Soon after the meeting, the Taliban ordered the elders who had attended the meeting to come to their centre for an investigation. Some of the elders ran away from the village. Others thought they would talk it out with the Taliban. The next day the Taliban came to arrest the elders who had attended the meeting. Those who resisted were killed on the spot. Hayatullah’s father, Akhtar Jan, was arrested. The next morning, his father’s beheaded corpse, along with the dead bodies of the other arrested people, was found in a ditch.

Relatives and friends advised Hayatullah to leave the village because his turn could be next. Hayatullah ran away from the village along with his mother and three young siblings. They now live as IDPs in pathetic conditions in Kohat. They have no source of livelihood. No state help or condolence has even been offered to his family after the brutal assassinations of a brother and father. Hayatullah is jobless and asked me to publish his family’s ordeal and request the authorities on his behalf for some state support for his family, as they had lost both its breadwinners due to their association with the security forces of Pakistan.

Hayatullah’s father was a chowkidar in a school. This position became vacant due to his assassination. Hayatullah requested the FATA education authorities to appoint him in that position because it would fetch his family an immediate source of income. Currently, the family has no source of income.

As per the wishes of Hayatullah, I share his family’s ordeal with the people of Pakistan and am now circulating an appeal for help. I am, however, not sure who is the state authority that can provide some help to his family. Is it the political agent of Orakzai? He cannot even breathe without permission from the ISI. Is it the president of Pakistan? He cannot even implement his own orders regarding political reforms in FATA, which he announced in August 2009, due to the ISI’s opposition. The Supreme Court of Pakistan has no jurisdiction over FATA, and the same goes for the government of Yousaf Raza Gilani. So an appeal to the chief justice or the prime minister means nothing. An appeal to the DG of the ISI would be appropriate because his institution exercises absolute control over FATA. But would the DG pay any attention to the plight of people like Hayatullah? It is the ISI that is running the deadly show in collusion with the Taliban through the blood of the innocent people of FATA.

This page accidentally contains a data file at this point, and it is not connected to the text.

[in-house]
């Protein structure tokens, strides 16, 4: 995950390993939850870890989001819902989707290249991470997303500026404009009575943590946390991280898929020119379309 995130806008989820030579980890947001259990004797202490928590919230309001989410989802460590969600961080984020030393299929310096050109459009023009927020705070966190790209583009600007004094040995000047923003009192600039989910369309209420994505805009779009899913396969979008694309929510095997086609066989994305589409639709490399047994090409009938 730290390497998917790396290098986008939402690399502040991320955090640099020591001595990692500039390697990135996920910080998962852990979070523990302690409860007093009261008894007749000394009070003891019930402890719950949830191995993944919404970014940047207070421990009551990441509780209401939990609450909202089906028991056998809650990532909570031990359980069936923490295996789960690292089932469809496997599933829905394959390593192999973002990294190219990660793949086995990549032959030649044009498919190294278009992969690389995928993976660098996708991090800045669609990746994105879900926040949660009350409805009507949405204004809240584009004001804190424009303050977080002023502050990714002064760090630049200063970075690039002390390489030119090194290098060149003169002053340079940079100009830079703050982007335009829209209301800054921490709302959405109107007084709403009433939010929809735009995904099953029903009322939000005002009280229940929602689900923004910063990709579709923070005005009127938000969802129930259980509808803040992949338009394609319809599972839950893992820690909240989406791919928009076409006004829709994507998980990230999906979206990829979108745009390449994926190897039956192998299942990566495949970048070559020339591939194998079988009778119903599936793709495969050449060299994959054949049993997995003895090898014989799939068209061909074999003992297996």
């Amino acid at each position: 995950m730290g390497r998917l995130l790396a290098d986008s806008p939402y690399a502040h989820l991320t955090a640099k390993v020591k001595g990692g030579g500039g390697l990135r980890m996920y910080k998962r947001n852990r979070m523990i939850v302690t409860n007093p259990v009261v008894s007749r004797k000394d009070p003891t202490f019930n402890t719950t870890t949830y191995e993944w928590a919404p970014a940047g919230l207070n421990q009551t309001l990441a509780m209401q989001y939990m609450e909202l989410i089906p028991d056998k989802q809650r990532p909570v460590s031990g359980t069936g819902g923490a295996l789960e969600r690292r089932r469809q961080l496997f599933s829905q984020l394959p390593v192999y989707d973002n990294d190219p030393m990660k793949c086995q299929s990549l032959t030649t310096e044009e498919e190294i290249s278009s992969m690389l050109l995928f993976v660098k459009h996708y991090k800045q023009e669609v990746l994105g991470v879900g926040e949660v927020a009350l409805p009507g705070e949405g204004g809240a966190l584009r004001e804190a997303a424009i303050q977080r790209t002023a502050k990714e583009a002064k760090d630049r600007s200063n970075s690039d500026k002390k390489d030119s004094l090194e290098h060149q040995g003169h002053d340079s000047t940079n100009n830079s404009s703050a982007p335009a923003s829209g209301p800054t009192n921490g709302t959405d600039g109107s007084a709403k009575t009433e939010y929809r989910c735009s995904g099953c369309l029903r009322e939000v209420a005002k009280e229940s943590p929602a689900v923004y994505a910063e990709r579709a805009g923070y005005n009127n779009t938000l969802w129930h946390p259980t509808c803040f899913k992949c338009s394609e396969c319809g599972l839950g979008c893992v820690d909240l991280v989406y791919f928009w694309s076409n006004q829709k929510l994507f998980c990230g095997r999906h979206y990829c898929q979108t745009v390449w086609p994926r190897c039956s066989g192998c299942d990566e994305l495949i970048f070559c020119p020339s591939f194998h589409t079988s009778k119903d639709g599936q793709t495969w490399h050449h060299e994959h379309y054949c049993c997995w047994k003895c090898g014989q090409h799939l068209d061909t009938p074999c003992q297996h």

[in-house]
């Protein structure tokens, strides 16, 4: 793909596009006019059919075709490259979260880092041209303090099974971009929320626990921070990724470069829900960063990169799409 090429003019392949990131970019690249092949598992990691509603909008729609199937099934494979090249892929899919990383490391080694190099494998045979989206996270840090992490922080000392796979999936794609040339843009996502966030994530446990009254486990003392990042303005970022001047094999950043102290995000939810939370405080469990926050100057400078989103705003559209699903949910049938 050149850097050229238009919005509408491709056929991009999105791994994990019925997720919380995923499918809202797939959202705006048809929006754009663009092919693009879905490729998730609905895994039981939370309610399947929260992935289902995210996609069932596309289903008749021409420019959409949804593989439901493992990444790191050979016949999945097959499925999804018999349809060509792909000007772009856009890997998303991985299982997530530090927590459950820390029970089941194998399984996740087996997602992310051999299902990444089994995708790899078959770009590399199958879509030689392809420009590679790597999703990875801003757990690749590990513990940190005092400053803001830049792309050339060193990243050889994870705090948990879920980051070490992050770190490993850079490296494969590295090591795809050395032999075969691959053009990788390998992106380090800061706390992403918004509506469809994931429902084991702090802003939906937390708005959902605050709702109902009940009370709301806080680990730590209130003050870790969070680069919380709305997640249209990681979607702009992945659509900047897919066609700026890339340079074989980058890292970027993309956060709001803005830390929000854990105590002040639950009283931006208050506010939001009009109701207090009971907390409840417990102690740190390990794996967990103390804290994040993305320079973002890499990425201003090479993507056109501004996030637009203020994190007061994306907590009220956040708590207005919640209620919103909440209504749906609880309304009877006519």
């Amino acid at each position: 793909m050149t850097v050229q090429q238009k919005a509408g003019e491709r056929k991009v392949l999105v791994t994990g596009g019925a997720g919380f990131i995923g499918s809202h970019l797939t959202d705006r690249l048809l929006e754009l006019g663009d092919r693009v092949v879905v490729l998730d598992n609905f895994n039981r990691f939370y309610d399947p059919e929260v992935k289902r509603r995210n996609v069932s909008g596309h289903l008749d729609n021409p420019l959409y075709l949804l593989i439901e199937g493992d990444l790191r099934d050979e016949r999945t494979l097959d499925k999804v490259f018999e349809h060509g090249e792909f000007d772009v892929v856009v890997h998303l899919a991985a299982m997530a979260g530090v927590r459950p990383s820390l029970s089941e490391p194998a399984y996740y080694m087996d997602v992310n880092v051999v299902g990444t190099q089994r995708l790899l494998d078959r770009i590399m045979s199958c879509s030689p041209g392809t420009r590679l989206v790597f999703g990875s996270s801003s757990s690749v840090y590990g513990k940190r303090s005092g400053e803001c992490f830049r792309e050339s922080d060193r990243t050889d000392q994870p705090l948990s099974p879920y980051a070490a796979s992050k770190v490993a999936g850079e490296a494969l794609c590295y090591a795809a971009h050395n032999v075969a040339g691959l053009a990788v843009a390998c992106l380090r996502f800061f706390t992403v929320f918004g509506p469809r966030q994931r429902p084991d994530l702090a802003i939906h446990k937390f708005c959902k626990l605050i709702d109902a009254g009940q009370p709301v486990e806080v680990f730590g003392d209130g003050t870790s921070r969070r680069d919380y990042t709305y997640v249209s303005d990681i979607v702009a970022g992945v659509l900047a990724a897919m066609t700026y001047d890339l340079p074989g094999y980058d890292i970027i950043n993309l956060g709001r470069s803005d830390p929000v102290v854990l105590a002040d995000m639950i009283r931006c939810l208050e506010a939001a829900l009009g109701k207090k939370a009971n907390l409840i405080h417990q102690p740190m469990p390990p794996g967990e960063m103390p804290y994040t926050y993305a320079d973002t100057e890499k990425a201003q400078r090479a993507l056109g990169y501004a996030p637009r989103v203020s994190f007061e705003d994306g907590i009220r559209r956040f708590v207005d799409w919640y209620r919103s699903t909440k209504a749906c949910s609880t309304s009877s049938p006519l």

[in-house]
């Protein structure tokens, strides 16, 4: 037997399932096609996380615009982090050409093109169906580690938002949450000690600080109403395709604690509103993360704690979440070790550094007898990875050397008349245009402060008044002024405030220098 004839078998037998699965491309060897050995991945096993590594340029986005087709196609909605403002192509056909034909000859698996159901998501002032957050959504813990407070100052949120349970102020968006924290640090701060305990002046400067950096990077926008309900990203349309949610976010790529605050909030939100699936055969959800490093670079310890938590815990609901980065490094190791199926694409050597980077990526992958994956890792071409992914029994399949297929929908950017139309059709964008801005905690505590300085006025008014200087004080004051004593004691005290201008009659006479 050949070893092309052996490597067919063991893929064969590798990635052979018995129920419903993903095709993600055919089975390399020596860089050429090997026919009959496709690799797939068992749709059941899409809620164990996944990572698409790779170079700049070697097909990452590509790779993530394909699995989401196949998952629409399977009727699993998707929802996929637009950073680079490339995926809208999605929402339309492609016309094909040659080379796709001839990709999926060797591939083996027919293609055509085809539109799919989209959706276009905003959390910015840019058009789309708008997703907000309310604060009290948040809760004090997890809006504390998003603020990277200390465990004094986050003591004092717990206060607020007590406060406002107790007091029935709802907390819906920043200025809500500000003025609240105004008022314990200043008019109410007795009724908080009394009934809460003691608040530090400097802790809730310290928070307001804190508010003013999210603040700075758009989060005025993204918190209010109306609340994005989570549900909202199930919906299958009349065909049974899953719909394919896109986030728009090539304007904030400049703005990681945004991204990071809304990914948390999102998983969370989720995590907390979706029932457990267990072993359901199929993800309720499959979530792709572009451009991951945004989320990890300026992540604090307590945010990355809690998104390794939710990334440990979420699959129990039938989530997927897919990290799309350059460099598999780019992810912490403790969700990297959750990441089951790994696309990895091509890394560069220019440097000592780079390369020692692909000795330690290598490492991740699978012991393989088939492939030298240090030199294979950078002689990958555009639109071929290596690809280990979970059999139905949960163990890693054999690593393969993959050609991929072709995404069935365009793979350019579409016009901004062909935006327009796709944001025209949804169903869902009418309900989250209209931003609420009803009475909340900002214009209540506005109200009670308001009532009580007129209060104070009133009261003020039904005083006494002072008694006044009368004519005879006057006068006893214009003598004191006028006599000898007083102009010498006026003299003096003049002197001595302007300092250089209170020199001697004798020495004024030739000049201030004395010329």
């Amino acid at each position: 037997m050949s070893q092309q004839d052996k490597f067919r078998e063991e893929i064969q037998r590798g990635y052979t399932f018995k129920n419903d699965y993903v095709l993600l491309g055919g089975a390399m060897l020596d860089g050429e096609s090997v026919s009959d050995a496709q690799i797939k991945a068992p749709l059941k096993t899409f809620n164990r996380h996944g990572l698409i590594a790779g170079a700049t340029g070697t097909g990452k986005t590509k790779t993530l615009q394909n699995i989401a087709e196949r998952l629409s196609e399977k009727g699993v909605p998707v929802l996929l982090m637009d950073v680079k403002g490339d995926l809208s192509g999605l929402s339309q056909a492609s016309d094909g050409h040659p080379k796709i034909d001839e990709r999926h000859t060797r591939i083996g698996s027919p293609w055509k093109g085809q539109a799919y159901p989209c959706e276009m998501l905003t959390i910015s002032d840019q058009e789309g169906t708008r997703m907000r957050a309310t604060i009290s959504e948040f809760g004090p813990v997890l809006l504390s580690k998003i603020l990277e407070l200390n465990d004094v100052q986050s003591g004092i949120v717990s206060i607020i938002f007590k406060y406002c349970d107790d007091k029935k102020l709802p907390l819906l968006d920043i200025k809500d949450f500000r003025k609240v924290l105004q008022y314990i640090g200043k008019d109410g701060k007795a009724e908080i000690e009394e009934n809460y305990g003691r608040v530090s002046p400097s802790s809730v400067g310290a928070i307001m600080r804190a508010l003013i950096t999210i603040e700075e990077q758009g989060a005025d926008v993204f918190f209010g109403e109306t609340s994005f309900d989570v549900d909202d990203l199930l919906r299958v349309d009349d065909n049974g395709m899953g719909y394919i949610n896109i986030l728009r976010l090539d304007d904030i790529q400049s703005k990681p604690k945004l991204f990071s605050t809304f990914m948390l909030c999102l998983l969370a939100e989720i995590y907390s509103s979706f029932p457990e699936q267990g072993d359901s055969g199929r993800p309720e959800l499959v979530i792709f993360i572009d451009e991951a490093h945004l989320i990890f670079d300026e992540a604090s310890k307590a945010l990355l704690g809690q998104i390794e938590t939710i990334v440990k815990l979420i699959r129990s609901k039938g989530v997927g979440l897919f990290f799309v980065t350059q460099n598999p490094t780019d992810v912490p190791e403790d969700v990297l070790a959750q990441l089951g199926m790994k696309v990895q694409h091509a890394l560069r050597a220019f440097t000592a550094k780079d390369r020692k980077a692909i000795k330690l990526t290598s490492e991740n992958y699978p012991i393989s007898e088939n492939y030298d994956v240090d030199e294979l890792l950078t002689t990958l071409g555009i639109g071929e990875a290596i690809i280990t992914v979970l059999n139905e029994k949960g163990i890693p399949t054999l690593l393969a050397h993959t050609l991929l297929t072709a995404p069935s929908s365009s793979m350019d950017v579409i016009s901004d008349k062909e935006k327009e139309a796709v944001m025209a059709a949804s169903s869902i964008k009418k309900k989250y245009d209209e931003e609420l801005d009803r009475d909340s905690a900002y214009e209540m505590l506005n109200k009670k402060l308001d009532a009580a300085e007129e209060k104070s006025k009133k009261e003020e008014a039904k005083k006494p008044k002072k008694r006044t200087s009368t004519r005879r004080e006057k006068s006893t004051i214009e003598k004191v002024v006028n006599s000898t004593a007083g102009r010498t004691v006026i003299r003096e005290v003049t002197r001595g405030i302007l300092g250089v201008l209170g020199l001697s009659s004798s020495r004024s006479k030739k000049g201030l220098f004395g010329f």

Hayatullah informs me that there were only 25 people in his entire village who were linked with the Taliban. How can it be that 25 men overpowered an entire village? The 25 men had lethal weapons that most people in the village had never ever seen before in their lifetime. These 25 men had been strengthened by scores of non-local Pakhtuns, Punjabis and Uzbeks; the villagers were overpowered by them. The Pakistan Army, stationed in the Zargari Fort, could do nothing to stop the slaughter of innocent villagers like the father and brother of Hayatullah.

I request the philanthropists in Pakistan to come forward and provide some help to Hayatuallah’s family.

The writer is a PhD Research Fellow with the University of Oslo and currently writing a book, Taliban and Anti-Taliban